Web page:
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Tag: absentee voting (page 1 of 3)

North Carolina’s HB 1169, Part 2: The Witness Requirement Saga Reduces to “Chaos”

By: Forrest Via

As discussed previously, the North Carolina General Assembly passed HB 1169 this summer to, in part, loosen absentee-ballot requirements in response to COVID-19: The legislation lowered the state’s absentee-ballot witness-signature requirement to one person. For some, this change was not enough—the North Carolina Alliance for Retired Americans filed suit against the State Board of Elections, arguing the presence of any witness requirement violated the state constitution due to the circumstances presented by the pandemic.

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Indiana’s Noon Absentee Deadline: Election Officials Report Slow Counting, but No Major Problems

By Emma Merrill

Many Indiana voters were alarmed by Indiana’s voting procedures during the state’s June 2, 2020 primary election—Indiana’s first attempt at a statewide election during the COVID-19 pandemic. “I just got completely disenfranchised,” one voter reported after confronting a polling place that lacked the resources to deal with unprecedent mail-in voter turnout. Another Hoosier described Indiana’s election system as “completely overwhelmed.”

Indiana state law mandates that mail-in ballots must be received by noon on Election Day to be counted. Ind. Code § 3-11.5-4-3. In the run-up to Indiana’s primary, Indiana Democrats lobbied the Republican state administration to extend Indiana’s noon deadline for absentee ballots—to no avail. While Republican Governor Eric Holcomb did issue an Executive Order that shifted the primary date from May 3 to June 2, state Republicans refused to change the absentee ballot deadline’s noon requirement. Ultimately, over ten times as many Indiana voters used mail-in absentee ballots compared to the 2016 presidential primary. The surge in absentee voting resulted in processing and delivery delays for approximately 1800 voters’ mail-in ballots in Marion County, home to a significant community of minority voters. The state election system failed to cope with the pandemic, and voters were disenfranchised as a result.

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The Drop Box Dilemma Part II

By Nicholas Matuszewski

On October 8, U.S District Judge Aaron Polster overruled the one drop box per county limit imposed by Frank LaRose, Ohio’s Republican Secretary of State.

Judge Polster focused his ruling on the fact that 15% of Cincinnati and Cleveland’s population would have to travel over 90 minutes to vote. Of those 15%, most are poor minorities; many of whom may not even have the means to travel that far and would potentially be forced to utilize crowded public transportation and risk endangering their health during the pandemic.

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In Maryland, Still Waters Run Deep

The year 2020, in its abundant mercy and generosity, will soon deliver to the American people a welcome respite of stability in this chaotic year of elections: Election Day. The “Time of chusing” remains “the Tuesday next after the first Monday in November” (for Congress as well as for the Presidential electors), and so, as is tradition, Americans eagerly wait for an early November day and the first bite of election results.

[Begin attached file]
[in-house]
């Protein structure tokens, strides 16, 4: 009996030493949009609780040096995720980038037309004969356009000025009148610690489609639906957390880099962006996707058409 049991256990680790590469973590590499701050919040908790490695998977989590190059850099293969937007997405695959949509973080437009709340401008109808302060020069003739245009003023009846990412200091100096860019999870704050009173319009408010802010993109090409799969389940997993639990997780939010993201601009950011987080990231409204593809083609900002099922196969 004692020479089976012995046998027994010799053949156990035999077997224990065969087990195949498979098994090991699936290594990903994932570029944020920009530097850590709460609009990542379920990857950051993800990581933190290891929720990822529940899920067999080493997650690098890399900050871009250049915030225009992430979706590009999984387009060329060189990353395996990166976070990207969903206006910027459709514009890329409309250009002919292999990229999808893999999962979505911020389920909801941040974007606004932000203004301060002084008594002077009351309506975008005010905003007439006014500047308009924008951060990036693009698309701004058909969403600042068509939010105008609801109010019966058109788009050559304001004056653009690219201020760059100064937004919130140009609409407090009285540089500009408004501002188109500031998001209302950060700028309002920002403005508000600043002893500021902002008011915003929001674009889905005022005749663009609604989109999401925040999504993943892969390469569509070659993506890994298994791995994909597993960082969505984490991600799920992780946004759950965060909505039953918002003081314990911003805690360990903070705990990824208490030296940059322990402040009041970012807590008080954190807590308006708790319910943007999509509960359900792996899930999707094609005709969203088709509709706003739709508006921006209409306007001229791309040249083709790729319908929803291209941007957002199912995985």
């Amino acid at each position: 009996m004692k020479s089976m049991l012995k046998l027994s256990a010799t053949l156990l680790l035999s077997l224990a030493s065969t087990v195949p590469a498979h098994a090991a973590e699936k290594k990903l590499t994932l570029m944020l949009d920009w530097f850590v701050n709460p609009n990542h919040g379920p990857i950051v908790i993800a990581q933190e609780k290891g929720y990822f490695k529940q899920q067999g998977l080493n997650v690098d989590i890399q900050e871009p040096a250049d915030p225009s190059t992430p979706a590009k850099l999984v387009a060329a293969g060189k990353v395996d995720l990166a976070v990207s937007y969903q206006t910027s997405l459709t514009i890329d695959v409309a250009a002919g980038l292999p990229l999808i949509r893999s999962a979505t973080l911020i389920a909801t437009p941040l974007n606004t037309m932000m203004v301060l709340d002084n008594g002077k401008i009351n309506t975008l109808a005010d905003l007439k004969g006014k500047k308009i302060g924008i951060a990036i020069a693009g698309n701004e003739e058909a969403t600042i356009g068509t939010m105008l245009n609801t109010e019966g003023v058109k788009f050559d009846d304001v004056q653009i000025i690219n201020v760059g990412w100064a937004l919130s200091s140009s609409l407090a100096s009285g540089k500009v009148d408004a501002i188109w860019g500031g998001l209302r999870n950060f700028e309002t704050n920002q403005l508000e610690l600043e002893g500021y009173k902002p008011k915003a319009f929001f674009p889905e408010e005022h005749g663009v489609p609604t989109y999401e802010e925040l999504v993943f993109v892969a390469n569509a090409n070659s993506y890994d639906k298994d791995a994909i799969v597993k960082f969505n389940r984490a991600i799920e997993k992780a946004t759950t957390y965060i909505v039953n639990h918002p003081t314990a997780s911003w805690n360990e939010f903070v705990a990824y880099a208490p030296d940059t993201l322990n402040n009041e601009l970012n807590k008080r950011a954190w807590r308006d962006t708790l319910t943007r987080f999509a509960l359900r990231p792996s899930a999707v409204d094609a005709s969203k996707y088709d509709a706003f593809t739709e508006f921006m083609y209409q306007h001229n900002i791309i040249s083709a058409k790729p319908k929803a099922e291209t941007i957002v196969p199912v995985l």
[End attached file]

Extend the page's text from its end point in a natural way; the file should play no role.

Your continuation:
But below the surface of the stillness that precedes Election Day, canvassing operations around the country are churning through mail-in ballots. With still two weeks to go, many states have already begun counting votes-by-mail. Maryland’s local canvassing operations got the green light on October 1st, the earliest of any state, in order to handle the mail-in ballots from the 48% of its electorate that planned on using them in light of the pandemic. As of October 20th, the deadline for ballot requests, Marylanders had asked for 1.63 million mail-in ballots and voters had “cast” roughly 696,000 of those, returning them to local boards of elections by hand, mail, or through one of the state’s 283 drop boxes.

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A Bumpy Road to Voting in Wisconsin: Absentee Ballot Issues

By: Brianna Mashel

This election cycle has been turned on its head by safety concerns related to the COVID-19 pandemic. According to recent reporting by the Pew Research Center, about four-in-ten registered voters (39%) say they plan to cast their vote by absentee or mail-in ballot this year (or already have done so), compared with 33% who say they plan to vote in person on November 3, and 21% who have voted in person or plan to vote in person at an early voting location before Election Day. In fact, even before the onset of the pandemic, voters casting mail-in ballots increased nearly threefold between 1996 and 2016 – from 7.8% to nearly 21% – and the Census Bureau’s voter supplement data found seven-in-ten adults favor allowing any voter to vote by mail. Nonetheless, there is significant variation from one state to another on the handling of absentee and mail-in voting.  A case in point is Wisconsin, which has opted to rely on its existing absentee voting system even though it is currently one of the nation’s hot spots for COVID-19, with hospitals treating a record high number of patients with the disease.

In Wisconsin, absentee voting is relatively easy. Any registered voter is eligible to request an absentee ballot and voters do not need a reason or excuse to vote absentee. A ballot request and a copy of an acceptable photo ID with the applicant’s request must be received by the clerk no later than 5:00 p.m. on the Thursday before Election Day. The completed absentee ballot must be delivered no later than 8:00 p.m. on Election Day. This year, as many as two-thirds of all ballots, or roughly 2 million, are projected to be cast absentee. Although this process seems simple, Wisconsin voters have already experienced bumps in the road – literally.

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The Prepopulated Paper Chase: Joel Miller’s Battle Over Absentee Ballot Request Forms

By Zee Huff

This is part I on coverage of Iowa’s absentee ballot application dispute; see part 2 here.